starting points. Multiplying gets us how many degrees away from a point on those scales. Let’s
choose the freezing point.
Now, if I want to find out what a reading of 27°C is in F, then I find out how many degrees from
the freezing pt of water that reading is: it is 27° above the freezing point. Now, multiply it by 9/5
(to get the larger number scale) and I get 49°F above freezing. Since freezing in F is 32, I add 49 to
it and get 71° F. In math terms:
F = (C x9/5) +32 = 71°C
For a hot day, 101°F, convert this to C: Well, 101°F is 69°F from the freezing point of water. This
will translate into 69 x 9/5 = 38°C from the freezing point in C which is 38°. In math terms:
C = (F-32) x 5/9 = 38°C
You may notice that in math, we did exactly the opposite in exactly the opposite order. In one case
we multiplied by 9/5 and added 32, in the other we divided by 9/5 and subtracted 32.
VI. Heat Capacity
A. Specific heat capacity (called “s” or “c” depending on author of book)
1. How much heat it takes to raise 1 g by 1°C
2. For liquid water, s = 1 cal/g°C
a. For liquid water, this is a definition, so it has infinite # of sig figs
b. For all other materials, this is a measurement and has set # of sig figs
c. i.e, iron = 0.11 cal/g°C (2 sig figs) and aluminum = 0.22 cal/g°C
B. Q = smΔT
1. Q = heat, s = specific heat, m = mass, ΔT = Tf - Ti (final – initial T)
How much heat involved in taking 200.0 g water from 25.0°C to 100.0° C?
Q = smΔT = 1 cal/g°C (from VI.A.2, above) x 200.0 g x (100.0-25.0°C) = 15.0 kcal (or
1.50 x 104cal)
How much heat involved in taking 25.0 g water from 98.0°C to 0.0° C?
Q = smΔT = 1 cal/g°C (from VI.A.2, above) x 100.0 g x (0.0-98.0°C) = -2450 cal (notice
the sign of the heat is negative!)
What is the final temperature if 444 cal is applied to 100.0 g of water starting at 25.0°C?
ΔT = Q/sm = 444 cal/ ((1 cal/g°C) x 100.0 g)) = 4.44°C
And ΔT = Tf – Ti ; so 4.44°C = Tf – 25.0°C and Tf = 29.4°C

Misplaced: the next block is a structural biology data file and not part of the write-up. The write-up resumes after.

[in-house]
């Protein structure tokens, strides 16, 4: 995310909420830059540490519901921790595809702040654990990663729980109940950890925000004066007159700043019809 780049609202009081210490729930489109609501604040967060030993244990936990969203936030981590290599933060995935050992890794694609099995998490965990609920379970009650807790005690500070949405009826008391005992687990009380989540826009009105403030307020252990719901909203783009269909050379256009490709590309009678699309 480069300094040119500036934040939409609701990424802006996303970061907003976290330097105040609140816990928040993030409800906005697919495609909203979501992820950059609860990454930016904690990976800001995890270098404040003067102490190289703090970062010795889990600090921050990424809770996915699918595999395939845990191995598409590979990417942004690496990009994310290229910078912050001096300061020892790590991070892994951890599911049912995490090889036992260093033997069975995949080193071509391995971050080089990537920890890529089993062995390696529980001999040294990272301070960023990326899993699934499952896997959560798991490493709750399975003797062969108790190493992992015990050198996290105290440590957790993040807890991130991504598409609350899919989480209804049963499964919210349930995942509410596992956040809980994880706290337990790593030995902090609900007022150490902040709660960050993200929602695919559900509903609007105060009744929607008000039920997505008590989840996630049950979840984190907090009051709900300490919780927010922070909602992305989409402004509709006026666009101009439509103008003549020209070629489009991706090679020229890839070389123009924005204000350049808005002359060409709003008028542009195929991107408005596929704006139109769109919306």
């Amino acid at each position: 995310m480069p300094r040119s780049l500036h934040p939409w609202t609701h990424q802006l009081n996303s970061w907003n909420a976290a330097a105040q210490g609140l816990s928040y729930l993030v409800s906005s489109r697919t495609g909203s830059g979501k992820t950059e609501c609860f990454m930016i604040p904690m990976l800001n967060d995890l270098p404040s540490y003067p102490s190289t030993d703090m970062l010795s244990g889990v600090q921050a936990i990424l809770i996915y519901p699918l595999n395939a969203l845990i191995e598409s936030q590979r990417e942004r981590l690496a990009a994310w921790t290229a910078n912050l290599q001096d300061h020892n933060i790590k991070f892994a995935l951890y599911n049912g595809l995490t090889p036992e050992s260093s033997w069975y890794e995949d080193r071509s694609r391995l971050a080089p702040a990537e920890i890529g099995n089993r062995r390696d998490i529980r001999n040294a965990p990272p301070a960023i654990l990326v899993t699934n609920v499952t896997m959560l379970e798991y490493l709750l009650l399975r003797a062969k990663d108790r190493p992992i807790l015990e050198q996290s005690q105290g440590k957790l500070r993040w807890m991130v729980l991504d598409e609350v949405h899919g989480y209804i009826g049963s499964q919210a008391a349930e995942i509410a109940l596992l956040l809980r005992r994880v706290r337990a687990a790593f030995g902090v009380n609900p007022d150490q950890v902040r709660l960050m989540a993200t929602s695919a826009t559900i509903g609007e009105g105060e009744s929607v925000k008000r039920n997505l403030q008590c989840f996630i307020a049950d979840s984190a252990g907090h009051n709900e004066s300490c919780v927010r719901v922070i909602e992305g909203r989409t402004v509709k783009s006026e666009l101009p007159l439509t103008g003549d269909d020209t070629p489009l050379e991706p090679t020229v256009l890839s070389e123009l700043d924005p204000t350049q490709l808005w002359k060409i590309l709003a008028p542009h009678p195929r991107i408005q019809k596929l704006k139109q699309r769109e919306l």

What is the final temperature if 444 cal is applied to 100.0 g of iron starting at 25.0°C?
ΔT = Q/sm = 444 cal/ ((0.11cal/g°C) x 100.0 g)) = 4.0 x 102 °C
And ΔT = Tf – Ti ; so 4.0 x 102 °C = Tf – 25.0°C and Tf = 65°C
What is the final temperature if 444 cal is applied to 25.0 g of aluminum starting at 25.0°C?
ΔT = Q/sm = 444 cal/ ((0.11cal/g°C) x 100.0 g)) = 4.0 x 102 °C
And ΔT = Tf – Ti ; so 2.0 x 102 °C = Tf – 25.0°C and Tf = 45°C
Memorize the formula for specific heat problems (Q = smΔT)
Know that ΔT = Tfinal – Tinitial
Learn new terms heterogeneous (not same throughout) and homogeneous (same throughout)
Remember the three states (s, l, g) and their characteristics (shape, volume, compressibility)
Distinguish between pure substances and mixtures
Distinguish between heterogeneous and homogeneous mixtures
Understand that the specific heat capacity of a material is the amount of heat it takes to raise 1 g of
a substance by 1 degree Celsius
Realize a chemical change changes what the stuff is (changes its molecules), but a physical change
does not alter the make up of the stuff
Understand that a change in the amount of stuff, or the state (solid to liquid) is a physical change
Convert a temperature from any one scale (F, C, K) to another
Convert between the different units of energy if given conversions (I give you the conversion
factor of 4.184 J = 1 cal and you convert a number from cal to J or vice-versa)
If given any three of Q, s, m, or ΔT, find the fourth
If given any four of Q, s, m, Tf or Ti, find the fifth